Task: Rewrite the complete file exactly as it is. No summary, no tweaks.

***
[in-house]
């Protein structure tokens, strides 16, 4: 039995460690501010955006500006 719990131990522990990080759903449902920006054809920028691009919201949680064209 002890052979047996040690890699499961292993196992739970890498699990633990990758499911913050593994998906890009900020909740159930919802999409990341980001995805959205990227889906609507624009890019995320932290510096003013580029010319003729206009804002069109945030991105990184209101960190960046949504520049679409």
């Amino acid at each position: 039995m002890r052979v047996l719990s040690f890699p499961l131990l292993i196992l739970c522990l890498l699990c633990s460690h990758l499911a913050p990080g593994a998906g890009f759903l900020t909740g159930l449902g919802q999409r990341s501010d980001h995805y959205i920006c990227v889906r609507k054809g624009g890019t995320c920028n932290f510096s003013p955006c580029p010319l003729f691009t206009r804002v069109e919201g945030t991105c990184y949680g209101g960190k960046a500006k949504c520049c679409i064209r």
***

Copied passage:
[in-house]
């Protein structure tokens, strides 16, 4: 039995460690501010955006500006 719990131990522990990080759903449902920006054809920028691009919201949680064209 002890052979047996040690890699499961292993196992739970890498699990633990990758499911913050593994998906890009900020909740159930919802999409990341980001995805959205990227889906609507624009890019995320932290510096003013580029010319003729206009804002069109945030991105990184209101960190960046949504520049679409």
């Amino acid at each position: 039995m002890r052979v047996l719990s040690f890699p499961l131990l292993i196992l739970c522990l890498l699990c633990s460690h990758l499911a913050p990080g593994a998906g890009f759903l900020t909740g159930l449902g919802q999409r990341s501010d980001h995805y959205i920006c990227v889906r609507k054809g624009g890019t995320c920028n932290f510096s003013p955006c580029p010319l003729f691009t206009r804002v069109e919201g945030t991105c990184y949680g209101g960190k960046a500006k949504c520049c679409i064209r």